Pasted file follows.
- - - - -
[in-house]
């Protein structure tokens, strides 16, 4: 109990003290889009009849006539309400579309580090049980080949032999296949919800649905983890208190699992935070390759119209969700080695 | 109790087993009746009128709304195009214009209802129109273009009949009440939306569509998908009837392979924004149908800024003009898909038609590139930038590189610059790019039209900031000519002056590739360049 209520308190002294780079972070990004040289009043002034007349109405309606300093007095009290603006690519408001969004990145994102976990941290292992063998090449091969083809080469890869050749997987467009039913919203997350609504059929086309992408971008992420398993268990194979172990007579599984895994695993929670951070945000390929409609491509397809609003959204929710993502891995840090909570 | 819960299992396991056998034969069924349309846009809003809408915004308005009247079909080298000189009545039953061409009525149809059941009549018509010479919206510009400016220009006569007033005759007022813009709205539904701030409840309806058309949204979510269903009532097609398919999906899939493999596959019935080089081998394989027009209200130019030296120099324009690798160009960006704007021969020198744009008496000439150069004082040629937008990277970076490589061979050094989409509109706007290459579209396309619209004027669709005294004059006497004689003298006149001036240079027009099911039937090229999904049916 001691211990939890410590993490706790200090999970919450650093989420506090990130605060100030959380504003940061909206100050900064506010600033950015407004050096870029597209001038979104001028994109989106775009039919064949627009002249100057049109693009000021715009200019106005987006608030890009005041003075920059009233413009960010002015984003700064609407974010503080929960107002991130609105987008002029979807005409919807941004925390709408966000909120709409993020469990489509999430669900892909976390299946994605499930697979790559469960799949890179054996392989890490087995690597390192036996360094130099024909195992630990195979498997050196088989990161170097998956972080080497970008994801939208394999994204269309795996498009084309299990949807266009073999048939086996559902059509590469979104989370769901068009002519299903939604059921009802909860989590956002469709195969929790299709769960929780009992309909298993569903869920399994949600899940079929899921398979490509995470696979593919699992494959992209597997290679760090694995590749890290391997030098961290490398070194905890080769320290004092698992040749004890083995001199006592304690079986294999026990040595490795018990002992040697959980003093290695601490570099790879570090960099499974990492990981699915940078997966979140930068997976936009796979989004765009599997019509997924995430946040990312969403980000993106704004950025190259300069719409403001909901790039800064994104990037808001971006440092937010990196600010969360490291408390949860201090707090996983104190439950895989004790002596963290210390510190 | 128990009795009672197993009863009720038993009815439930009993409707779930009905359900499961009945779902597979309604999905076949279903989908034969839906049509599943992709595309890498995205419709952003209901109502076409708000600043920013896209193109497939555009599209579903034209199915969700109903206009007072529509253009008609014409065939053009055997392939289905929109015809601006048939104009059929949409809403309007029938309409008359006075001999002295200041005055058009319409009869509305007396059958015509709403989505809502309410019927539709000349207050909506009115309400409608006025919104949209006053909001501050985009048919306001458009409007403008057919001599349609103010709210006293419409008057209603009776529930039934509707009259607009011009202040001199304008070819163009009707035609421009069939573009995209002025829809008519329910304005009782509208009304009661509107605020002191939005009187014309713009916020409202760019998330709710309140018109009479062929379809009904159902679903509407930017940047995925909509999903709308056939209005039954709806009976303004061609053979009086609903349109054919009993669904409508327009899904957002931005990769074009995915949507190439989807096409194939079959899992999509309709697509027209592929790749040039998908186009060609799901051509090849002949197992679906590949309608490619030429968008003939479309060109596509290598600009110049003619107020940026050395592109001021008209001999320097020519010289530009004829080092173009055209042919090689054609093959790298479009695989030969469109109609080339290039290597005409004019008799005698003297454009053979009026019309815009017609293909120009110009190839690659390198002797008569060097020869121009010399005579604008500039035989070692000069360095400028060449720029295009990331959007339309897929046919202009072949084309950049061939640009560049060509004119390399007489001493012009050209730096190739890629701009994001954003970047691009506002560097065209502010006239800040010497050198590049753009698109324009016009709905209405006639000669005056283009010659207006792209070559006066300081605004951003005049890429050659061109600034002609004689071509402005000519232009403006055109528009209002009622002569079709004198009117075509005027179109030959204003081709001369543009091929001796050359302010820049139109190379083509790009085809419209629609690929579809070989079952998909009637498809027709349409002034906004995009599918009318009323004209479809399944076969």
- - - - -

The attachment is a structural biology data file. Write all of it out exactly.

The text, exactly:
[in-house]
């Protein structure tokens, strides 16, 4: 109990003290889009009849006539309400579309580090049980080949032999296949919800649905983890208190699992935070390759119209969700080695 | 109790087993009746009128709304195009214009209802129109273009009949009440939306569509998908009837392979924004149908800024003009898909038609590139930038590189610059790019039209900031000519002056590739360049 209520308190002294780079972070990004040289009043002034007349109405309606300093007095009290603006690519408001969004990145994102976990941290292992063998090449091969083809080469890869050749997987467009039913919203997350609504059929086309992408971008992420398993268990194979172990007579599984895994695993929670951070945000390929409609491509397809609003959204929710993502891995840090909570 | 819960299992396991056998034969069924349309846009809003809408915004308005009247079909080298000189009545039953061409009525149809059941009549018509010479919206510009400016220009006569007033005759007022813009709205539904701030409840309806058309949204979510269903009532097609398919999906899939493999596959019935080089081998394989027009209200130019030296120099324009690798160009960006704007021969020198744009008496000439150069004082040629937008990277970076490589061979050094989409509109706007290459579209396309619209004027669709005294004059006497004689003298006149001036240079027009099911039937090229999904049916 001691211990939890410590993490706790200090999970919450650093989420506090990130605060100030959380504003940061909206100050900064506010600033950015407004050096870029597209001038979104001028994109989106775009039919064949627009002249100057049109693009000021715009200019106005987006608030890009005041003075920059009233413009960010002015984003700064609407974010503080929960107002991130609105987008002029979807005409919807941004925390709408966000909120709409993020469990489509999430669900892909976390299946994605499930697979790559469960799949890179054996392989890490087995690597390192036996360094130099024909195992630990195979498997050196088989990161170097998956972080080497970008994801939208394999994204269309795996498009084309299990949807266009073999048939086996559902059509590469979104989370769901068009002519299903939604059921009802909860989590956002469709195969929790299709769960929780009992309909298993569903869920399994949600899940079929899921398979490509995470696979593919699992494959992209597997290679760090694995590749890290391997030098961290490398070194905890080769320290004092698992040749004890083995001199006592304690079986294999026990040595490795018990002992040697959980003093290695601490570099790879570090960099499974990492990981699915940078997966979140930068997976936009796979989004765009599997019509997924995430946040990312969403980000993106704004950025190259300069719409403001909901790039800064994104990037808001971006440092937010990196600010969360490291408390949860201090707090996983104190439950895989004790002596963290210390510190 | 128990009795009672197993009863009720038993009815439930009993409707779930009905359900499961009945779902597979309604999905076949279903989908034969839906049509599943992709595309890498995205419709952003209901109502076409708000600043920013896209193109497939555009599209579903034209199915969700109903206009007072529509253009008609014409065939053009055997392939289905929109015809601006048939104009059929949409809403309007029938309409008359006075001999002295200041005055058009319409009869509305007396059958015509709403989505809502309410019927539709000349207050909506009115309400409608006025919104949209006053909001501050985009048919306001458009409007403008057919001599349609103010709210006293419409008057209603009776529930039934509707009259607009011009202040001199304008070819163009009707035609421009069939573009995209002025829809008519329910304005009782509208009304009661509107605020002191939005009187014309713009916020409202760019998330709710309140018109009479062929379809009904159902679903509407930017940047995925909509999903709308056939209005039954709806009976303004061609053979009086609903349109054919009993669904409508327009899904957002931005990769074009995915949507190439989807096409194939079959899992999509309709697509027209592929790749040039998908186009060609799901051509090849002949197992679906590949309608490619030429968008003939479309060109596509290598600009110049003619107020940026050395592109001021008209001999320097020519010289530009004829080092173009055209042919090689054609093959790298479009695989030969469109109609080339290039290597005409004019008799005698003297454009053979009026019309815009017609293909120009110009190839690659390198002797008569060097020869121009010399005579604008500039035989070692000069360095400028060449720029295009990331959007339309897929046919202009072949084309950049061939640009560049060509004119390399007489001493012009050209730096190739890629701009994001954003970047691009506002560097065209502010006239800040010497050198590049753009698109324009016009709905209405006639000669005056283009010659207006792209070559006066300081605004951003005049890429050659061109600034002609004689071509402005000519232009403006055109528009209002009622002569079709004198009117075509005027179109030959204003081709001369543009091929001796050359302010820049139109190379083509790009085809419209629609690929579809070989079952998909009637498809027709349409002034906004995009599918009318009323004209479809399944076969």